Lash set about fixing the situation. He brought in an executive coach and a consultant who had helped reorganize the Boston Police Department. A software system was installed for the purpose of tracking results from individual programs. A position was created for WRI’s first managing director, Paul Faeth, so that Lash could devote more time to strategic planning, in the manner of a traditional chief executive.
Meanwhile, as part of the new emphasis on “managing for results,” programs were organized into four main areas—climate and energy, people and ecosystems, governance, and markets and enterprises (the latter two categories were conceived as cross-cutting disciplines that would inform the work of the first two).
In a related move, WRI kicked off several high-profile, institute-wide initiatives with clearly defined five-year objectives. One was the Global Forest Watch Initiative, which in 2000 launched a system for mapping 90 percent of the world’s forest using satellite data. The tool has since proved invaluable to government agencies and environmental groups tracking deforestation (it’s due for a major upgrade later this year). In 2000, WRI established the Access Initiative, which has grown into a global network of more than 250 civil society groups in over 50 countries focused on promoting transparency, citizen engagement and accountability in sustainable development decision-making. Its accomplishments include freedom-of-information laws (Uganda, Indonesia), major legal reforms on citizen engagement (Sri Lanka, Chile, India) and environmental tribunals and dispute resolution mechanisms (India, Malawi, Philippines).
In the midst of all this, in 1999 WRI relocated to its current location at 10th and G Streets NE, occupying two floors of airy, sunlit office space that are a showcase of energy-efficient design.
The changes initiated by Lash were far more than cosmetic, and they contributed to a sense within the staff that the organization was on the move. But WRI still had a big problem—growth, or more precisely, the lack of it. “We had plateaued,” Lash recalls. “The organization was changing internally, but in terms of our capacity, reach, funding, and visibility, we were pretty stable.” The period would be known retrospectively as “the Stall.”
Harmon began looking closely at WRI’s inner workings. He soon realized that for all its obvious strengths, the organization was failing to live up to its potential, and that “we would have to do some things to take WRI to the next level,” he recalls.
Lash says the insight came naturally to the new chairman. “Since he’s a businessman, growth makes sense to him. Jim pushed very hard on the notion that if you feel strongly about things and if you’re doing innovative dynamic work there should be no difficulty in adding to your capacity and growing.”
His first step was to recruit a couple of rock stars as new board members: former Vice President Al Gore and Fernando Henrique Cardoso, the former president of Brazil. He also reached out to the corporate world, which he believed was underrepresented on the board, in part because of lingering suspicions among the WRI rank-and-file.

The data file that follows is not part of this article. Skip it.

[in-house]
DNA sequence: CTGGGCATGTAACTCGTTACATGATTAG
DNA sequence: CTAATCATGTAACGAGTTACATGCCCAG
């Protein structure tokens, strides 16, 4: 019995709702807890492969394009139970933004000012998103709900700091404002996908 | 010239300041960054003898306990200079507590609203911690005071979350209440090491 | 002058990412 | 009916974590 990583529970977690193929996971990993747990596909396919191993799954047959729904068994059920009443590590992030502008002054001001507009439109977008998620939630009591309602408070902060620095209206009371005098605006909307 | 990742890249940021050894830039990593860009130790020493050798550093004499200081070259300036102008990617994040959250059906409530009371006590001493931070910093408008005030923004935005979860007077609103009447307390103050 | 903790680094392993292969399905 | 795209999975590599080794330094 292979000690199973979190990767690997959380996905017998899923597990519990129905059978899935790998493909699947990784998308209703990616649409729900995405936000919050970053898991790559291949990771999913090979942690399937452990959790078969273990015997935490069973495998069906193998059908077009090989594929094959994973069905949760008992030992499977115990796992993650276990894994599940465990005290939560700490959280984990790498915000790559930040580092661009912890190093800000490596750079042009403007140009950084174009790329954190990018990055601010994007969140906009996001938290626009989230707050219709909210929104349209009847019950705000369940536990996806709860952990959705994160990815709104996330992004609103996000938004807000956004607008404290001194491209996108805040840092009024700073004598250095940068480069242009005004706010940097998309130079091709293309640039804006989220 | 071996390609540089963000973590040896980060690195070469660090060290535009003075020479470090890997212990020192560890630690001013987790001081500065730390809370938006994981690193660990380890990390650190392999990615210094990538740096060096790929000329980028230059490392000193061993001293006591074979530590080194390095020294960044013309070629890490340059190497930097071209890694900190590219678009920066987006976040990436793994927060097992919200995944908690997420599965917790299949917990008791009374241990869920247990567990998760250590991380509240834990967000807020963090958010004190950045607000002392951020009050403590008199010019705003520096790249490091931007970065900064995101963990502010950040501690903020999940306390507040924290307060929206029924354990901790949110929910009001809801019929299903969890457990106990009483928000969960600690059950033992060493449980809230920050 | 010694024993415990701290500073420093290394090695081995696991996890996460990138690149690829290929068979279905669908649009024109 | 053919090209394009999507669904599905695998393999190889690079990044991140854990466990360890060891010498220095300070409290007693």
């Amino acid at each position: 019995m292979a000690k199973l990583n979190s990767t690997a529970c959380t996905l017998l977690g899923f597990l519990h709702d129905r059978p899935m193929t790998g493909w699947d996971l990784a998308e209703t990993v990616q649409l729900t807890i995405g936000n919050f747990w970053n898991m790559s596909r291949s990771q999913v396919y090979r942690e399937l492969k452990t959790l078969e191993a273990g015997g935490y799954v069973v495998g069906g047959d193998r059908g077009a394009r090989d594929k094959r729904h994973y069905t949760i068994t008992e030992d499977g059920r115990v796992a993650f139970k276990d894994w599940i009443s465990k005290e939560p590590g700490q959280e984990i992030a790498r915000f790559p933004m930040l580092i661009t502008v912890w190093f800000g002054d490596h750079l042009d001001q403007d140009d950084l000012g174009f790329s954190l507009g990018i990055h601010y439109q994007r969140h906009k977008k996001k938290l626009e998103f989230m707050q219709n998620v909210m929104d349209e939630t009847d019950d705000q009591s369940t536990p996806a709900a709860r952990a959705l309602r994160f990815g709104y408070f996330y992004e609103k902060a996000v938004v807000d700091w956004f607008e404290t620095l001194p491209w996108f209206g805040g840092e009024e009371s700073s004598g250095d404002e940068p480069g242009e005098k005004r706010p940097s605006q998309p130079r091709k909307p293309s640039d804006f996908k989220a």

His first target was the newly installed chairman of Caterpillar, economist James Owens. “I started to talk to Jim about getting involved with WRI, which of course he had never dreamed of because he was so critical of a lot of the environmentalists,” Harmon says. But he persisted, suggesting that Caterpillar’s foundation make a large donation to WRI’s sustainable transportation initiative, EMBARQ, which, after all, involved construction of new infrastructure. Owens warmed to the idea, but Lash was initially skeptical about taking money from a company whose big, yellow earthmovers were for many environmentalists the symbol of everything they abhorred.
Again, Harmon sought to bridge the divide, suggesting that he, Lash, and Cook travel to company headquarters in Peoria, Ill., to meet with Owens. The Caterpillar chairman reacted incredulously to the idea. “He said, ‘Jim, let me get this straight, you’re telling me that they don’t want to take our money, that we have to pass a test?’ I said, `Yeah, that’s what I’m telling you.’” But Owens passed the test, and WRI not only accepted his donation for EMBARQ, the organization invited him to join the board (he accepted).
The WRI Board evolved to reflect its ecumenical approach to getting things done. It attracted top leaders in science and academia (Diana Wall, Tish Emerson, Chen Jining); business (Doug Oberhelman, Jamshyd Godrej, Steve Ross, Leslie Dach); leaders steeped in both government and business (Dan Doctoroff, Kathleen McGinty, Lee Thomas); and heads of fellow NGOs such as Frances Beinecke of NRDC and Roberto Artavia of VIVA Trust.
Harmon also encouraged some key management changes. Manish Bapna came on board as executive vice president in 2007, and immediately led a multi-year effort to sharpen WRI’s overall strategic thinking – ensuring that every project had a clear sense of outcomes and impact from its very conception. “I want to start our thinking with the right threshold questions – mainly about the change we wanted to see in the world,.” Bapna said when launching the new strategy. An organization-wide conversation ensued, focusing on more potent theories of change and setting realistic yet ambitious expectations.